Peter Misselbrook's Blog
Jan 12 2019 - Genesis 9:18-27; 11:1-9 – Same old problems; Babel

The world after the flood was still a fallen world as God's words to Noah made quite clear.  Noah was given laws to control the violent tendencies of men (see Genesis 8:6). The relationship between mankind and animals which seemed so wonderfully perfect in the ark would soon be marked by fear and slaughter (see Genesis 9:2-3).

The fallen nature of this new creation is also made abundantly clear by the events which we read of in Genesis 9. We read of Noah's drunkenness and Ham's shamelessness; Noah's new world is going the same way as the old. In the chapters that follow we read that as men and women again increased in number so also they increased in wickedness.

Genesis 11 records how the development of new technologies was used in rebellion against God. People discovered how to make bricks and how to stick them together with bitumen. They now had the means of building up great structures from small elements. So they built a city, creating a civilisation rather than remaining nomads or subsistence farmers; they have discovered the power of working together. Now they can settle and build and have a history. So they began to build a tower in the centre of their city, "with its top in the heavens". They wanted to make a name for themselves and ensure that they have a permanent future – that they might not be scattered across the face of the whole earth.

I do not think that this is an effort to climb up to God by human effort so much as it is an attempt to displace God. They want to make a name for themselves; to become masters of their own destiny. It is the story of the Fall all over again.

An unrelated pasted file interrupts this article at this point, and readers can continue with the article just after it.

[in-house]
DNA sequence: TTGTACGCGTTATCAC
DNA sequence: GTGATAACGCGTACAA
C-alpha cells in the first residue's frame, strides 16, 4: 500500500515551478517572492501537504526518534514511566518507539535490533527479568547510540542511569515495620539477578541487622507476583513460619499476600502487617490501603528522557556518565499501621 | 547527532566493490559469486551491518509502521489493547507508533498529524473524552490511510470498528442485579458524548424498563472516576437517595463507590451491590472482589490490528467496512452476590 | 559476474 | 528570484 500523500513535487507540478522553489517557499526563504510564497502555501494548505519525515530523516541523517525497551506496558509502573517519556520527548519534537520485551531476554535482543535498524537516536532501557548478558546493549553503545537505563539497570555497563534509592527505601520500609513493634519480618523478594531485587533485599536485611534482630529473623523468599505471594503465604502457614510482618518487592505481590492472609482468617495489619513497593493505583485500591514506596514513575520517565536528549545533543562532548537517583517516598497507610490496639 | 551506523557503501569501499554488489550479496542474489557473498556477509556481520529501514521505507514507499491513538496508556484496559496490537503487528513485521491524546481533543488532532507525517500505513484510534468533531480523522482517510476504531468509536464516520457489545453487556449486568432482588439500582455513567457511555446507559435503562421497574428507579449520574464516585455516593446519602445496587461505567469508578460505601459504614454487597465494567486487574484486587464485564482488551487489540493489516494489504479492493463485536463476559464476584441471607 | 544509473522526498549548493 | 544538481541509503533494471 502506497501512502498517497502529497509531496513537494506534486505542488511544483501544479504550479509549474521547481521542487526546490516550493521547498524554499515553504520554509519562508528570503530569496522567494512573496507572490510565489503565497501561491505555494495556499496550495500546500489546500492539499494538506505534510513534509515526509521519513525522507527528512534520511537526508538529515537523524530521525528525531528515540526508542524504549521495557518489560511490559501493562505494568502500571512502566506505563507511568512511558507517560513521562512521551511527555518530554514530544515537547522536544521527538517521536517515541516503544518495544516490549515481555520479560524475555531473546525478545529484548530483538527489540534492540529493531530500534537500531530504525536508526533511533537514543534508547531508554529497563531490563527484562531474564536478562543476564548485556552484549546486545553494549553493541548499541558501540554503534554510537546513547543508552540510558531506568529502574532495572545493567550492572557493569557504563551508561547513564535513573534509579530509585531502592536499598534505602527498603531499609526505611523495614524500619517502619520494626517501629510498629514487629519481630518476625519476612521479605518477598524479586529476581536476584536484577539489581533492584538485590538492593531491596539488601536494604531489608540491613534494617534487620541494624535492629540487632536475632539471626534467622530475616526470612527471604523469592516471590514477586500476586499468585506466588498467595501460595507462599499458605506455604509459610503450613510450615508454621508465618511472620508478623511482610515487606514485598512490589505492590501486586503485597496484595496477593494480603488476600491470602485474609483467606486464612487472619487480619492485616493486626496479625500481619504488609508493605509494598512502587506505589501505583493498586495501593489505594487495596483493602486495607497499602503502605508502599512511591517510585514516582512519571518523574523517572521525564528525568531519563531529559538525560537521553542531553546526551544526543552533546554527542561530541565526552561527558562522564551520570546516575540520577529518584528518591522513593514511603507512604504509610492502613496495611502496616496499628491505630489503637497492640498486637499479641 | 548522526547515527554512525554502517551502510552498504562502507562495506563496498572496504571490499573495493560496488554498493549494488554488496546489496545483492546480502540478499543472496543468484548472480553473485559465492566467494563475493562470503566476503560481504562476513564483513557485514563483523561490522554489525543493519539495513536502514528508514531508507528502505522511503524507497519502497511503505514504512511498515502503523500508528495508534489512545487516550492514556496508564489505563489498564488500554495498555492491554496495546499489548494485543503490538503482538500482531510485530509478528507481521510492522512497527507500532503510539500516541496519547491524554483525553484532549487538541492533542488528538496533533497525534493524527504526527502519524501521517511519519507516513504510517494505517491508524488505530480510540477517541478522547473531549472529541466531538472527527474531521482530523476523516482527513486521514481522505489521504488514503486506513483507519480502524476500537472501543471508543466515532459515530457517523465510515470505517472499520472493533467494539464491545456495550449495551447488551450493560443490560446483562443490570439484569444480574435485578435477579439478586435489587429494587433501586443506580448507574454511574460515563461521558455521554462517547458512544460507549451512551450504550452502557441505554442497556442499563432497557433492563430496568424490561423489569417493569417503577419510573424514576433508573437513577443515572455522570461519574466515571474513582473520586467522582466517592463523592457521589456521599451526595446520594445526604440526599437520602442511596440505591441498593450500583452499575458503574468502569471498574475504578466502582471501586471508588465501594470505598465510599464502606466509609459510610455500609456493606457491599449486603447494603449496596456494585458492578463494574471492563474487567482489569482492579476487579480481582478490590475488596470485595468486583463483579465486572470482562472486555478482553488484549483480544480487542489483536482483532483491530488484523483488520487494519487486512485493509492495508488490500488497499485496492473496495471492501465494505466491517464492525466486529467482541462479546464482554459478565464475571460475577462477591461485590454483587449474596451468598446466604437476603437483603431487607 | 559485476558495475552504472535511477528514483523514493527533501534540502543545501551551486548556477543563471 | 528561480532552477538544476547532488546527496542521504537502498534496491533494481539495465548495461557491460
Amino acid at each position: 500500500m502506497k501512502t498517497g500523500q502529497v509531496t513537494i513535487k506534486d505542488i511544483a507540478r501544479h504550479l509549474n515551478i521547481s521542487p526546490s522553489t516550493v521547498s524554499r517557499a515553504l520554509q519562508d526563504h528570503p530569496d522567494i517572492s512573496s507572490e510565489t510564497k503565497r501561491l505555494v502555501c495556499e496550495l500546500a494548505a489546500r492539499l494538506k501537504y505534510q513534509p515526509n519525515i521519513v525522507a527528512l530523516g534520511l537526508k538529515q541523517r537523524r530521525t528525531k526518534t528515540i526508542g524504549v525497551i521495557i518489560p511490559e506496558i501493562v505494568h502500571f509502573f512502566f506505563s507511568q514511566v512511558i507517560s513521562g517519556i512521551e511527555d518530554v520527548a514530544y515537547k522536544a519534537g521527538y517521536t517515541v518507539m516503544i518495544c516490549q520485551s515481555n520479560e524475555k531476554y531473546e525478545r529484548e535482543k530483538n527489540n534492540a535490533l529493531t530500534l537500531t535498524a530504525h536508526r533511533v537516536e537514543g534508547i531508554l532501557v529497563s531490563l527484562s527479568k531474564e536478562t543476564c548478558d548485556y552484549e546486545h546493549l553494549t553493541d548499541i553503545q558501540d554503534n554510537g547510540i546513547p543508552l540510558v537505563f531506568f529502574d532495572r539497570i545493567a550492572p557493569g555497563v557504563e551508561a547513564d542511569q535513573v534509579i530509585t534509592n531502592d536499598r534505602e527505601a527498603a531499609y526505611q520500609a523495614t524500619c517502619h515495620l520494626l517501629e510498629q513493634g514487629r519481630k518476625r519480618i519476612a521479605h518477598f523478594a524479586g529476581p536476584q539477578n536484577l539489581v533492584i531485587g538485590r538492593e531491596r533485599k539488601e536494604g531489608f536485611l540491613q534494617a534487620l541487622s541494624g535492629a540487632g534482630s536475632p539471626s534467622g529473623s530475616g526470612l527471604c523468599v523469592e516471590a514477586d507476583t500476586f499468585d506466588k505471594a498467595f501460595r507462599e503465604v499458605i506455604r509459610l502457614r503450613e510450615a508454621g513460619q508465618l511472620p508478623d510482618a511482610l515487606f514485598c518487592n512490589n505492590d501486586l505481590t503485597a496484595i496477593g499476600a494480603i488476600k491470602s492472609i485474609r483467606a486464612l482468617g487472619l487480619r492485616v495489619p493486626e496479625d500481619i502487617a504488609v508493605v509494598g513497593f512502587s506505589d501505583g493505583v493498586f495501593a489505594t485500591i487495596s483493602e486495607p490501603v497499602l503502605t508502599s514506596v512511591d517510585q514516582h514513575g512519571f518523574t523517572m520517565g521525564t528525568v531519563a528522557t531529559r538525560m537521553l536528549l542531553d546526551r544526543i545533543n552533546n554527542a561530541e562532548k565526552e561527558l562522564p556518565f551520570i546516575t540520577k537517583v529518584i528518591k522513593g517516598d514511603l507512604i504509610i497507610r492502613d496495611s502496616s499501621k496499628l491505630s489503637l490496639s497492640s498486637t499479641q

But so puny is their tower that would reach to the heavens that God has to come down to see it. In judgment he confuses their language with the result that they can no longer build their city; they separate from one another and wander off in every direction. The very fate they had feared has become the consequence of their own actions.

And yes, they have secured a lasting name for themselves; that name is Babel – babble, confusion.

In confusing the language of mankind at Babel and scattering them over the face of the earth, God acted both in judgement and in grace. The divisions between mankind, fundamental to so much of the Old Testament story, is evident still in our different linguistic and ethnic groupings. It is a graphic reminder of the divisive nature of sin. It is only through the work of Christ and of his outpoured Spirit that these divisions between humankind will be healed (see Acts 2).

There are those who still think that their science has displaced God – that they can make a name for themselves and become masters of their own destiny. He who sits in the heavens laughs at their folly.

In the chapters to come we will read how God gives a name to a man and to a people, and through them begins to gather a people for himself from all the scattered nations of the earth. He is the one who will build a city for them.

O Lord, you are very great. Keep me from imagining that I can make a name for myself and become master of my own destiny. Help me to see that my hope and my secure future are to be found in the one to whom you have given the name which is above every name. Help me, together with all your people, to build up the city of God, a city that has foundations.

Jan 12 2013 - Matthew 9:1-17 – Your sins are forgiven